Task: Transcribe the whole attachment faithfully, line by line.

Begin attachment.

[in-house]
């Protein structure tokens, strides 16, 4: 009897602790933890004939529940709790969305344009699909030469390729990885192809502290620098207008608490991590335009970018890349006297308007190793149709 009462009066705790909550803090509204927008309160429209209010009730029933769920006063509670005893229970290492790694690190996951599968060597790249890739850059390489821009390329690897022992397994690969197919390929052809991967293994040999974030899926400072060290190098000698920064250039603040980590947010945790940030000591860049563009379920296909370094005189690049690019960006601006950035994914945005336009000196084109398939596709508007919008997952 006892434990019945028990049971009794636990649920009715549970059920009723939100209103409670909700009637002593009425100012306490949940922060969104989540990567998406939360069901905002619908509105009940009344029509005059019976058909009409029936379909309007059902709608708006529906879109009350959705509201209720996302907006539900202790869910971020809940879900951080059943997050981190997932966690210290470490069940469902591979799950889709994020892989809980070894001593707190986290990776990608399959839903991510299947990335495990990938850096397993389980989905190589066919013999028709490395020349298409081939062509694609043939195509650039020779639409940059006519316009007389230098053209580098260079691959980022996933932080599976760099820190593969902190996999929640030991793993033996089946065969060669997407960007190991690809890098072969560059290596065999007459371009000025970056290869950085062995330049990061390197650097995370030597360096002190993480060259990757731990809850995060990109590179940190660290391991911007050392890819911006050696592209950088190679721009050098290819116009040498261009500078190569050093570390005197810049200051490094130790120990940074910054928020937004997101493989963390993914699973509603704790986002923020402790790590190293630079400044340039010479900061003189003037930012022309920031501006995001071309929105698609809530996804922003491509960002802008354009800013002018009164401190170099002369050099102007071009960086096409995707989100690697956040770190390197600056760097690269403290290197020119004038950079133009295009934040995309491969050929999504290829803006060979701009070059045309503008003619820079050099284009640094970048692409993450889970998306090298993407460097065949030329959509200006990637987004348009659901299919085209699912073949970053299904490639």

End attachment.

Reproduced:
[in-house]
């Protein structure tokens, strides 16, 4: 009897602790933890004939529940709790969305344009699909030469390729990885192809502290620098207008608490991590335009970018890349006297308007190793149709 009462009066705790909550803090509204927008309160429209209010009730029933769920006063509670005893229970290492790694690190996951599968060597790249890739850059390489821009390329690897022992397994690969197919390929052809991967293994040999974030899926400072060290190098000698920064250039603040980590947010945790940030000591860049563009379920296909370094005189690049690019960006601006950035994914945005336009000196084109398939596709508007919008997952 006892434990019945028990049971009794636990649920009715549970059920009723939100209103409670909700009637002593009425100012306490949940922060969104989540990567998406939360069901905002619908509105009940009344029509005059019976058909009409029936379909309007059902709608708006529906879109009350959705509201209720996302907006539900202790869910971020809940879900951080059943997050981190997932966690210290470490069940469902591979799950889709994020892989809980070894001593707190986290990776990608399959839903991510299947990335495990990938850096397993389980989905190589066919013999028709490395020349298409081939062509694609043939195509650039020779639409940059006519316009007389230098053209580098260079691959980022996933932080599976760099820190593969902190996999929640030991793993033996089946065969060669997407960007190991690809890098072969560059290596065999007459371009000025970056290869950085062995330049990061390197650097995370030597360096002190993480060259990757731990809850995060990109590179940190660290391991911007050392890819911006050696592209950088190679721009050098290819116009040498261009500078190569050093570390005197810049200051490094130790120990940074910054928020937004997101493989963390993914699973509603704790986002923020402790790590190293630079400044340039010479900061003189003037930012022309920031501006995001071309929105698609809530996804922003491509960002802008354009800013002018009164401190170099002369050099102007071009960086096409995707989100690697956040770190390197600056760097690269403290290197020119004038950079133009295009934040995309491969050929999504290829803006060979701009070059045309503008003619820079050099284009640094970048692409993450889970998306090298993407460097065949030329959509200006990637987004348009659901299919085209699912073949970053299904490639």